What is love? I’ve spent many years exploring this question with my film Audition, which is having its international premiere at the Manchester Film Festival, on 6 March. Set in the midst of a real-life acting competition, the film follows a cautionary narrative told within a documentary structure. The story’s romance is portrayed by 100 actors who audition for the two lead roles and the chance to perform the final terrifying act.
A professor once told me: “If you start a feature, you’d better believe in it. Because it will take a lot longer than you think. It will become a big part of your life.” That statement couldn’t have been more true. Because after 15 years trying to get Audition made, this film is not only a big part of my life, it has become my life and I’ve never stopped believing in it.
The roots of Audition are embedded in influences I can trace back to childhood. I was born (coincidentally) in Manchester, Connecticut, in the United States. My father was born and raised in Manchester, England. My grandfather worked at Rolls Royce as a tool and die maker and my great grandfather was a Manchester steeple jock. After WWII in the RAF, my father became a successful Manchester door-to-door salesman, a career that would sustain him throughout his life. However, it was his secret artistic talents, such as the power of his photography and 8mm movies, that would influence me throughout mine. That magnetic lure of filmmaking soon led me to sneak quietly downstairs, where I’d watch films like Looking for Mr Goodbar on Betamax in the middle of the night. On my first trip to London in 1976 I saw A Chorus Line on stage, then listened to all the numbers over and over again.
My college thesis turned out more like a Lynch or Scorsese film than my own but moving to NYC, meeting and losing someone deeply meaningful to me, I was motivated to pick up a camera to find my own voice. I created projects like never before, producing a series of films in the late 90s, fueled by spontaneity and intuition. Films shot in a day or even a few hours. Intuitive filmmaking became my thing. The power of the unplanned or unexpected.
All of this led to the concept of Audition – an idea that took a grip in 1999 and never let go. Originally, I was looking for an idea I could film in 24 hours. Then one day I was having coffee with a friend who was talking about all the behind-the-scenes gossip at an audition she just attended. In that moment a light bulb went off. What if 100 actors were to play the same characters? I spent that evening hashing out a mathematically-based diagram that showed that an entire script could be shot in a day through a power in numbers approach – that if a lot of people are motivated to learn different bits of a larger whole, you can collectively achieve a great deal in very little time.
At first I searched for a story in the public domain, but ended up making it personal instead. Writing it helped me understand myself better. It gave me purpose. So I wrote, and I wrote. Then I pitched, and I pitched. Green light. I was slated for production in the summer of 2001, but after unexpected events the project did not move forward. Over time, I never gave up trying to reinvent it with different titles, multiple castings and pre-visualisations, for years.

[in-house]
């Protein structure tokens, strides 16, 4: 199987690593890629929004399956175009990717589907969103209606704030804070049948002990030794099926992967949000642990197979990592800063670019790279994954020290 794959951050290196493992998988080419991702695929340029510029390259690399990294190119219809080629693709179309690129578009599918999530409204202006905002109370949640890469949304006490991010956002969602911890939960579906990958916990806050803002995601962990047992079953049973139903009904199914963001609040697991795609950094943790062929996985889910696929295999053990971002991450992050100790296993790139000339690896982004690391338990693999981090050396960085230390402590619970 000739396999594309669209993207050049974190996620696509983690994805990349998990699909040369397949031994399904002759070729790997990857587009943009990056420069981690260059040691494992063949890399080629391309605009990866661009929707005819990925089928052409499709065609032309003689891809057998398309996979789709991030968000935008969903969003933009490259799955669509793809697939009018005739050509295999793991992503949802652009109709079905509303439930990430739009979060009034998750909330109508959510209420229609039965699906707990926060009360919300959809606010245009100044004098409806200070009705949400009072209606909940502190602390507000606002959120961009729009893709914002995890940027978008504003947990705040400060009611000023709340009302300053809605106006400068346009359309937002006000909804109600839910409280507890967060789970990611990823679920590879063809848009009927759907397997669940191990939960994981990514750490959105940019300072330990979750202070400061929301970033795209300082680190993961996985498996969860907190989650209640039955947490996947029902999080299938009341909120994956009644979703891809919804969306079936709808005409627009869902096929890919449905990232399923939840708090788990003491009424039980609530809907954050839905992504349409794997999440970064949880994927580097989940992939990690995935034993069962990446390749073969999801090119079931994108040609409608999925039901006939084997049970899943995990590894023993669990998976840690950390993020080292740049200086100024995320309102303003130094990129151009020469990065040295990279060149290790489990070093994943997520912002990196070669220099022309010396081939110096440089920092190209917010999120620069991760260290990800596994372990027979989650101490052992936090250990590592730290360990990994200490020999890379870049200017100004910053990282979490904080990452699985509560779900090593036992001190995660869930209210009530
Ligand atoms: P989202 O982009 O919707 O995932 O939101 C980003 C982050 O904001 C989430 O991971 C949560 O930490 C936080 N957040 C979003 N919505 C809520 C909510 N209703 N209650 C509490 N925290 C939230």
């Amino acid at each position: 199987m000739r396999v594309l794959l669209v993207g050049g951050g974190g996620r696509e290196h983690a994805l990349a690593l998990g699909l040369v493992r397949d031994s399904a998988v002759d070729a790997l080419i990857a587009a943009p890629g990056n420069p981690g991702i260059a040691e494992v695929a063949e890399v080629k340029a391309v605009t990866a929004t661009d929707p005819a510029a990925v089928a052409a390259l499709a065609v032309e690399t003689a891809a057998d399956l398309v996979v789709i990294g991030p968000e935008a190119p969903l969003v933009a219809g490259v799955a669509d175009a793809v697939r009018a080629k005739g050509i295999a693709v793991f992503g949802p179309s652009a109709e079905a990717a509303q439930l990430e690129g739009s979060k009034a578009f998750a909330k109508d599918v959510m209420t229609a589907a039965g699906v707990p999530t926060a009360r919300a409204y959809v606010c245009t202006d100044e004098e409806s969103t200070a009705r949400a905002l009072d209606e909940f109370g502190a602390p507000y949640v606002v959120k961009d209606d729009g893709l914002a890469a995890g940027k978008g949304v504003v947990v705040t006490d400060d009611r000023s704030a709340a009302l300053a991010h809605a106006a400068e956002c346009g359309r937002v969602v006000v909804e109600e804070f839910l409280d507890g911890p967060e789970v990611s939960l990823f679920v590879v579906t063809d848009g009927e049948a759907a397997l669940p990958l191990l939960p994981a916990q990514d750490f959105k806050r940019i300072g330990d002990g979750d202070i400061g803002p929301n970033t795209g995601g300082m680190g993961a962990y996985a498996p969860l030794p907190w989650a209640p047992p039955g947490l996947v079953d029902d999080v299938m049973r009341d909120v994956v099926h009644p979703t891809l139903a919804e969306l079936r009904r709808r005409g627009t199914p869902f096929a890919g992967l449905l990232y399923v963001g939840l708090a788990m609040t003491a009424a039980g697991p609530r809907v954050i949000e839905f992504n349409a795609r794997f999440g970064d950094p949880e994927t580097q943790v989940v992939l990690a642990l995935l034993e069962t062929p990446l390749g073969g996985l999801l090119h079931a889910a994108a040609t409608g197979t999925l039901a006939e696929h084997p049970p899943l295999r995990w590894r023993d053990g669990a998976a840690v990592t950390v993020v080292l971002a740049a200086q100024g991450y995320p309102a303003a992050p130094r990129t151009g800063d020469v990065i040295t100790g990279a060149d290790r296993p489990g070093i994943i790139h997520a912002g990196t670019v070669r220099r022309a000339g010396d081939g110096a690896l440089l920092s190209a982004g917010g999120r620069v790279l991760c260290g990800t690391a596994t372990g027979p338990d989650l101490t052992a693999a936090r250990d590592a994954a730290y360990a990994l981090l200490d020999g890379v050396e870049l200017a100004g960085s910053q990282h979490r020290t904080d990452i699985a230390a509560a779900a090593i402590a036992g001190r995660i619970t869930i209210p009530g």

Yes, there were many setbacks, but crowdfunding hit the scene and, with the support of the people closest to me, I gave it one more shot. All my family, colleagues, and people I’ve never even met rose up to support it. Now I could finally begin.
With Audition I wanted to prove that there are many ways you can make a film – that you’re not limited to how you’re ‘supposed’ to do things. As a production strategy, all of the narrative scenes were scripted in real-time and shot in chronological order, to allow the actors to bring their characters to life in the moment.
We filmed over one week. Act one was shot in one day, engaging the full 100-member cast. With act two, we reduced the cast to 10 actors filming over two days, giving me more time to work with each actor, as well as having additional takes. For the final act, we chose two leads, spending two nights filming the harrowing finale.
In casting, I personally went through over 15,000 headshots and narrowed them down to about 1,000 actors. From there we coordinated countless auditions over the period of a year. Additionally, we held an open call with renowned casting director Todd Thaler which resulted in landing both the male lead and male runner-up, as well as one of the five females in the top ten.
The film has gone beyond my wildest expectations and I’m thrilled about the final act even though the shooting of it was very hard for all involved. Ultimately, it is what makes this film so compelling and controversial. Big lessons were learned those nights. What I love most about the entire film is that, like the actors, the story and the film’s methods constantly change and we let reality play a role, allowing the unexpected to happen. The final act is the most unexpected event of them all. It goes without saying that I ultimately selected the perfect two actors, and they truly deliver powerful and surprising performances.